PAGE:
Originally Posted: September 7, 2017
As a paleontologist and the Witte Museum‘s curator of paleontology and geology, Thomas Adams sees his job as being something of an interpreter.
“We want to tell the Texas narrative because there’s a story to be told,” Adams said. “It’s already written in rocks. We just need to translate it.”
For Adams, some of that translation is informed by his own discoveries. He has unearthed a new species of prehistoric crocodile, one he named Deltasuchus motherali and outlined in a recent scholarly article. The species was about 20 feet in length and a top predator in the food chain when it roamed Texas millions of years ago.
Adams, along with co-authors Chris Noto at the University of Wisconsin-Parkside and Stephanie Drumheller-Horton at the University of Tennessee, published the description of the new crocodile species earlier this month in the Journal of Vertebrate Paleontology. This is the third new species Adams has discovered and named. His most recent find, the species’ partial skull, was unearthed in North Texas in the heart of the Dallas-Fort Worth metroplex.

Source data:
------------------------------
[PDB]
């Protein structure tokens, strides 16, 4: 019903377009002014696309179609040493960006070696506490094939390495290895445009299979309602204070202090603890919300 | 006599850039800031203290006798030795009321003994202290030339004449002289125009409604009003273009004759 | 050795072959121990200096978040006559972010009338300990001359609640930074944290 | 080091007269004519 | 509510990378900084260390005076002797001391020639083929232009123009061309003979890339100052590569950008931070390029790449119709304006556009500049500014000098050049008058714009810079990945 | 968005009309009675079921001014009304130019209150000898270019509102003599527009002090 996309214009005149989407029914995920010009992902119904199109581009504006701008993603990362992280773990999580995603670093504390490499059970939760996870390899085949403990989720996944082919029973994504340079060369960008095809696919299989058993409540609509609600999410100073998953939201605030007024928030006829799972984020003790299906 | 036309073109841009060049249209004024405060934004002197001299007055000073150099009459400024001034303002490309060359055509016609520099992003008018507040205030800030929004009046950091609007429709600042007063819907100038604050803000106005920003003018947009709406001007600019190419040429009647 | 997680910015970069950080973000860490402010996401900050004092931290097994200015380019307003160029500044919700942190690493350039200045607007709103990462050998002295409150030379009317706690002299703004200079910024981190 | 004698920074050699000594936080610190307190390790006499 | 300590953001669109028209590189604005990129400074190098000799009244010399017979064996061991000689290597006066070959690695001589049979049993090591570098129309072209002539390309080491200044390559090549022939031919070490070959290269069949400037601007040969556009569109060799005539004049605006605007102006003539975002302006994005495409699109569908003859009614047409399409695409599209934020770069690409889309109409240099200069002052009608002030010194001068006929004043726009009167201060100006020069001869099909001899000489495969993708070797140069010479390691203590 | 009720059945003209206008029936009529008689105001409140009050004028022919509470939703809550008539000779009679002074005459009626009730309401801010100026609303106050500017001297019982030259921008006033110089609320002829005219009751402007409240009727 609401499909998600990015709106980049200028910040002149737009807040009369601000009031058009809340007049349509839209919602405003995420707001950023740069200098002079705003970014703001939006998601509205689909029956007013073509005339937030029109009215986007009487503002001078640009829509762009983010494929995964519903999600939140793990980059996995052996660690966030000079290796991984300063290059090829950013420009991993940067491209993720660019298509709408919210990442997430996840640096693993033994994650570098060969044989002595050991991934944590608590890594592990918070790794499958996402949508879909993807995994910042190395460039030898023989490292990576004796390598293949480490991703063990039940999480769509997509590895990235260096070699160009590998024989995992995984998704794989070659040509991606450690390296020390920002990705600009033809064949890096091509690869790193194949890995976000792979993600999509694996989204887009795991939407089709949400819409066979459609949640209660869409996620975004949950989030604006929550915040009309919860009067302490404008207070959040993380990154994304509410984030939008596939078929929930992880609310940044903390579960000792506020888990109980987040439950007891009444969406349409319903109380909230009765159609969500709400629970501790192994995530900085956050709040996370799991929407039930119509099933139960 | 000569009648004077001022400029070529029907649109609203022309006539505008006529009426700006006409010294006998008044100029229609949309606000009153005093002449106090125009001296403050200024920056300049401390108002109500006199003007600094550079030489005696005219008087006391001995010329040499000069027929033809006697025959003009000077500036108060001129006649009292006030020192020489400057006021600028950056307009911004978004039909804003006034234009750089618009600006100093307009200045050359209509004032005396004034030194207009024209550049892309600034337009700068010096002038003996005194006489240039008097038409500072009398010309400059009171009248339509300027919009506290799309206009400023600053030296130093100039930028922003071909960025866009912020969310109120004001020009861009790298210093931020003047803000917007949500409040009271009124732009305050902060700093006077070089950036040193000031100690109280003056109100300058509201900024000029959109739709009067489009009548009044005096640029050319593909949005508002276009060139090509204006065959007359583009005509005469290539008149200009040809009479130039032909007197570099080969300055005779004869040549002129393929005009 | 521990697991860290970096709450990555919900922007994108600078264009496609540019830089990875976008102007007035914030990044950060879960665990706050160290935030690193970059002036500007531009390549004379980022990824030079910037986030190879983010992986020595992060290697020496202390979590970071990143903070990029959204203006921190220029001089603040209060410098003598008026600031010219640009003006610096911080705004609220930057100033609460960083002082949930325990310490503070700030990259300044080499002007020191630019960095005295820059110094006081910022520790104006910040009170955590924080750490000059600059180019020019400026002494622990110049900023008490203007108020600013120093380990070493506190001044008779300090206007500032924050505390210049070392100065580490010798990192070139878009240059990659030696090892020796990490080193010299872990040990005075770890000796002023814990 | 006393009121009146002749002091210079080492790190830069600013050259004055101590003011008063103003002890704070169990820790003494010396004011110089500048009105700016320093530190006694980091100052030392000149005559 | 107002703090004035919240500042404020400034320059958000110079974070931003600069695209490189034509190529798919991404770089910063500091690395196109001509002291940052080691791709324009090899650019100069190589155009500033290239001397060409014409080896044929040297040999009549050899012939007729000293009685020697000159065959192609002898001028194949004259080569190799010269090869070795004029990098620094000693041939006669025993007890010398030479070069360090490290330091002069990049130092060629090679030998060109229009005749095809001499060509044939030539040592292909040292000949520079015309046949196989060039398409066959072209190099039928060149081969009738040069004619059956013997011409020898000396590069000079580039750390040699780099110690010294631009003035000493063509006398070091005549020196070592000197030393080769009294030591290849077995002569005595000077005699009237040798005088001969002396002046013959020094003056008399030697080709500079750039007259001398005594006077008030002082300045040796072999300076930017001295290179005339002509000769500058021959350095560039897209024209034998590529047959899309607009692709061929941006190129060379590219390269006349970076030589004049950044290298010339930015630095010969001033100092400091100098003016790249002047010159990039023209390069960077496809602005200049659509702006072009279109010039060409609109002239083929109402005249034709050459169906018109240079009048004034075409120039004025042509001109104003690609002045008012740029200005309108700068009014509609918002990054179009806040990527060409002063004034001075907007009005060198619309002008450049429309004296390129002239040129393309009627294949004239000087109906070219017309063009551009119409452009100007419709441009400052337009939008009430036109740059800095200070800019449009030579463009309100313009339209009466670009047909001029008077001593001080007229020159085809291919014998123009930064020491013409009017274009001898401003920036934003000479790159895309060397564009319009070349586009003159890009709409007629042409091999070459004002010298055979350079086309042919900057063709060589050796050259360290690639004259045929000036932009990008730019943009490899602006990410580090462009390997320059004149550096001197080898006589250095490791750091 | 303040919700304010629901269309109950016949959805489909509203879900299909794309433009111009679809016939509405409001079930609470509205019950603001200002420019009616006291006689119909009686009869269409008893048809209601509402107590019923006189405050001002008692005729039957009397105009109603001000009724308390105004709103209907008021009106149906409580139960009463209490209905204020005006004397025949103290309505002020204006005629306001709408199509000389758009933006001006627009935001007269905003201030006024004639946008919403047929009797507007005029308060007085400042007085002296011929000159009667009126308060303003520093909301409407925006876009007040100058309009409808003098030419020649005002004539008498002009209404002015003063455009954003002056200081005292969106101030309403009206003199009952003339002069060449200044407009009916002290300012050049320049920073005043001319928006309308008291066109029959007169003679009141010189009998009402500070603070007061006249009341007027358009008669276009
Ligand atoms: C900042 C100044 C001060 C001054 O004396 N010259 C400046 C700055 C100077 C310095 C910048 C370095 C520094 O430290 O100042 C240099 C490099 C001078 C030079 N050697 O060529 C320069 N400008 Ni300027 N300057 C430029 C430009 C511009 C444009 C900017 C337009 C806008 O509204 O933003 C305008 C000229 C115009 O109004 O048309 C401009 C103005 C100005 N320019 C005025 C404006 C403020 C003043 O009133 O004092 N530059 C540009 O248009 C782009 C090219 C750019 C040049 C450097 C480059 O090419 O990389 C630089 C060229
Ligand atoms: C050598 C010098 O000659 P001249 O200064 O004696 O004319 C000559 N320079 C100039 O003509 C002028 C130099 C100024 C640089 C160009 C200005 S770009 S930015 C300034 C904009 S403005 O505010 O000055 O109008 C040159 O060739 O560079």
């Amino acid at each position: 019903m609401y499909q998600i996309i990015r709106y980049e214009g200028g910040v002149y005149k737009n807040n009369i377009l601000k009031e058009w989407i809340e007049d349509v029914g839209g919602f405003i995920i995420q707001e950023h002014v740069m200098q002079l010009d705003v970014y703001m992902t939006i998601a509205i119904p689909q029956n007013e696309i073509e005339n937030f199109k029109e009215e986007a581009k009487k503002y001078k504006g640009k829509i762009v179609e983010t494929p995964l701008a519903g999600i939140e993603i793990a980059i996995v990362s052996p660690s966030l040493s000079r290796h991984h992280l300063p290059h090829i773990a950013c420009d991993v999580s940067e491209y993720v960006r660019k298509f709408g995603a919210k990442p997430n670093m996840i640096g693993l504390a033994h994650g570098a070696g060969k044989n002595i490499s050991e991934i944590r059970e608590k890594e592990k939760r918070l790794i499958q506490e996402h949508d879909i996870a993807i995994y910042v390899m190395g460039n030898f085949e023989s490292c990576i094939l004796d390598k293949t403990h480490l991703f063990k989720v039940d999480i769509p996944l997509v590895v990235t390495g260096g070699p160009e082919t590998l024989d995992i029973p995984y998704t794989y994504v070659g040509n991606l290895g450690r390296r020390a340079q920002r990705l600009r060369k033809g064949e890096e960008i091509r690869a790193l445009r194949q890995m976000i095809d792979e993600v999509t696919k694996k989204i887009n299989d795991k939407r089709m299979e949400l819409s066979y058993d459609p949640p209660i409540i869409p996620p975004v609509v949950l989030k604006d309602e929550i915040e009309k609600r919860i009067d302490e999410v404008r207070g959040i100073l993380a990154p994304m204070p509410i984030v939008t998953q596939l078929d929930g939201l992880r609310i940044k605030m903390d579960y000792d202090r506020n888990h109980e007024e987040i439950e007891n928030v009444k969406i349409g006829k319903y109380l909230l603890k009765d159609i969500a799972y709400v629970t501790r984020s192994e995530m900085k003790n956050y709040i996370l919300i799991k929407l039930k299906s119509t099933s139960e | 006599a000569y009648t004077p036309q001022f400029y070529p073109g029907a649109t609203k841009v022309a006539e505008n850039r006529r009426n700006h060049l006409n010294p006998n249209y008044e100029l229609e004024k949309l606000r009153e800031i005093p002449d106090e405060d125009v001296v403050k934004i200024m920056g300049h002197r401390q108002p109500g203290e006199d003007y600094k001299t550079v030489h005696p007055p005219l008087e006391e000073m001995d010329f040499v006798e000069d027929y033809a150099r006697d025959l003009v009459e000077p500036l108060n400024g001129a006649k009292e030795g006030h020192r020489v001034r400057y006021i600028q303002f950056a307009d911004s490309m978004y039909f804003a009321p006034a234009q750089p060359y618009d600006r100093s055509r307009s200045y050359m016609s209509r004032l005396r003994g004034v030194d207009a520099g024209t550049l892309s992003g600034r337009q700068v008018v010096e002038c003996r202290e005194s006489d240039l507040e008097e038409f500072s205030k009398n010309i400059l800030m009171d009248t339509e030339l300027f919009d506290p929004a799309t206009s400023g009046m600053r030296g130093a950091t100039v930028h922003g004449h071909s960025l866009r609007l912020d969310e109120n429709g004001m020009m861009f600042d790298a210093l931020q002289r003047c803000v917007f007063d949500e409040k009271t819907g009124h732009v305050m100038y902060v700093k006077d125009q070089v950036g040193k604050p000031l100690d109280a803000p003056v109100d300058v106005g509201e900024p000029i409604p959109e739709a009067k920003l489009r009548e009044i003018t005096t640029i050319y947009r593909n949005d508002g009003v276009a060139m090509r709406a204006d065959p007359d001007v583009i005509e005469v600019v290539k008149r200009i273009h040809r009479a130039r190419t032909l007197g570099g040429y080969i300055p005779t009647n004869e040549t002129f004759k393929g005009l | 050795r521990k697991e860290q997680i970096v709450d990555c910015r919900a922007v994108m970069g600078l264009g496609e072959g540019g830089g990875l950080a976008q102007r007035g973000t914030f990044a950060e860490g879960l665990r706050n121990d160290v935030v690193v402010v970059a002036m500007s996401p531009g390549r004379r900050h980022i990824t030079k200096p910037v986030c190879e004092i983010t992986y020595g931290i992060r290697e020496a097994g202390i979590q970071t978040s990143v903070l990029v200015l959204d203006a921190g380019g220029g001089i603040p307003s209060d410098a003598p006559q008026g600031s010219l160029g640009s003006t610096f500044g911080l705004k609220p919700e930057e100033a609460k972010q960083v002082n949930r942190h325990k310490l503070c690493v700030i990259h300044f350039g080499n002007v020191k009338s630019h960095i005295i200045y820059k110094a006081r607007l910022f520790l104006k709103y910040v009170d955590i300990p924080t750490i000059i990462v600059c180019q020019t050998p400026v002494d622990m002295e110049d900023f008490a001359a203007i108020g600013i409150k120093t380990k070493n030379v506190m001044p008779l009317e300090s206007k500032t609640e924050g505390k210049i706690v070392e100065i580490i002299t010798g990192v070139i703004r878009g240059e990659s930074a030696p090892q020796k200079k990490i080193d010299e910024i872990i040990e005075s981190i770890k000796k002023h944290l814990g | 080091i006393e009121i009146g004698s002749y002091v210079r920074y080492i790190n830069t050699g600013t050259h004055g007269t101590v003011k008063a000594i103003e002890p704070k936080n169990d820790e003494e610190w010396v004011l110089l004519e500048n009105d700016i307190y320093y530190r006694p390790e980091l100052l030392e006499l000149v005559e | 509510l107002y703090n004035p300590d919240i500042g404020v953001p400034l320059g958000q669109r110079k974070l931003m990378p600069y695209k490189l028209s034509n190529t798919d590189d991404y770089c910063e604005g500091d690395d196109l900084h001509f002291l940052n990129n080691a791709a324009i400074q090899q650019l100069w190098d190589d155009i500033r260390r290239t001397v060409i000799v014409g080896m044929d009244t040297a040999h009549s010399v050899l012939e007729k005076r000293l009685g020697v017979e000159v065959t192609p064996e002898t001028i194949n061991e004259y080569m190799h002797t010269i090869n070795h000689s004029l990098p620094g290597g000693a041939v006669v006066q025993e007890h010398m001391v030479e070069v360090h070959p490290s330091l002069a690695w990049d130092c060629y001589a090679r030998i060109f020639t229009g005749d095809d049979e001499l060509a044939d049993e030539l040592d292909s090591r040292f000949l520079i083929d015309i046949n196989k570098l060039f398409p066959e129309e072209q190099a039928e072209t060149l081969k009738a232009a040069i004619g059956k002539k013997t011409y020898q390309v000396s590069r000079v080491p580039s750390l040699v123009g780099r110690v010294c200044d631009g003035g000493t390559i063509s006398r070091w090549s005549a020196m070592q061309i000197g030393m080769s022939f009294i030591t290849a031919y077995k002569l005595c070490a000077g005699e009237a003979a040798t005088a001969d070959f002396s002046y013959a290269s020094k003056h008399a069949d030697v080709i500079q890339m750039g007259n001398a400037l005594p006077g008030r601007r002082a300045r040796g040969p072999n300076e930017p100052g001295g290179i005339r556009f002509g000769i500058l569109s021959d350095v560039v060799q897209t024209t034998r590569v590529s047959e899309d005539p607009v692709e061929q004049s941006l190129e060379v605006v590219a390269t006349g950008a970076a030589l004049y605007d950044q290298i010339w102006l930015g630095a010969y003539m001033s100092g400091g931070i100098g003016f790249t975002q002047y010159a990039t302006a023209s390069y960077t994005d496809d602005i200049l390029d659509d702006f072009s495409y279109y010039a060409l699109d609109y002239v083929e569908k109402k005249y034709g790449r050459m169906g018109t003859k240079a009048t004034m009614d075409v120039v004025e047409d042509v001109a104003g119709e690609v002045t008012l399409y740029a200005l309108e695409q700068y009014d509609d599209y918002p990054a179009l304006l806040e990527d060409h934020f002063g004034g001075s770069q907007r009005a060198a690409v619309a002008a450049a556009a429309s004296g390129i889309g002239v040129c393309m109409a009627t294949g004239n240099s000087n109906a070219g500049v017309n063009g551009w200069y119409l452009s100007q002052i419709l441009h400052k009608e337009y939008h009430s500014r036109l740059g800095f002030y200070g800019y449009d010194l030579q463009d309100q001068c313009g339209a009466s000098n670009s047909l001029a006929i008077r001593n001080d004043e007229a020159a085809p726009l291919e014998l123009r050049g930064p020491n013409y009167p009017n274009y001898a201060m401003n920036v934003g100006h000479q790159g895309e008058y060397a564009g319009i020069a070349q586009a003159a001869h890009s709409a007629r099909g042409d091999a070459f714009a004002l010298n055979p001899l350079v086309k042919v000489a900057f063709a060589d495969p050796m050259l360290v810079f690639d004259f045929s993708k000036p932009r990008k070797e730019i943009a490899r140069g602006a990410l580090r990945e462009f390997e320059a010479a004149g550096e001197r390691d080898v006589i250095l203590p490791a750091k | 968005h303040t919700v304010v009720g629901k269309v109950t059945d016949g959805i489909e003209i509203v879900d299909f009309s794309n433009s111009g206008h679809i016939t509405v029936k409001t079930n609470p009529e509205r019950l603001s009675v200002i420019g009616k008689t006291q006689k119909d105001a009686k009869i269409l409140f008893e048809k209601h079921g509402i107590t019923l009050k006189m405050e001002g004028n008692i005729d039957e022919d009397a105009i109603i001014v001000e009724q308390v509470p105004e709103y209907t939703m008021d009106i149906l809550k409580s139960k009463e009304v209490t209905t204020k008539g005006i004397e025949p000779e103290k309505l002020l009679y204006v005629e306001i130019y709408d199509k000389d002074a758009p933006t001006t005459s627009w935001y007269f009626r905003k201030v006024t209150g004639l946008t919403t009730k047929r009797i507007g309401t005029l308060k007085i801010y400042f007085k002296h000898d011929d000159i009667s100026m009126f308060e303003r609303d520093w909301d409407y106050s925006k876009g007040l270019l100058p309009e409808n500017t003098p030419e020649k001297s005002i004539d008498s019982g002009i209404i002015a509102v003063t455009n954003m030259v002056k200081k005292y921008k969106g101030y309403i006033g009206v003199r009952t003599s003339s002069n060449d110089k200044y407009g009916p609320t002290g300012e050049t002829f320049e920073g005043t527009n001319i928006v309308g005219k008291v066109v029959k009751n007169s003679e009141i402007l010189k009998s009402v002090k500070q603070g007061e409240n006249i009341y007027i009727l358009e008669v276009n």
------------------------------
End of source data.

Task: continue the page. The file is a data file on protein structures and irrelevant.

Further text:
Funded by a grant from the National Geographic Society, the excavation site in Arlington has a surprisingly complete ancient ecosystem ranging from about 95 million to 100 million years old, when all of Texas was underwater except for a peninsula that included what is now the Dallas-Fort Worth area. Adams called his work “a unique opportunity to document a site about a period we know little about, the Middle Cretaceous.”
The Cretaceous period occurred between 145.5 million and 65.5 million years ago. During the mid-Cretaceous, the planet’s land mass split into several smaller continents, creating large-scale geographic isolation and expansive new coastlines. READ MORE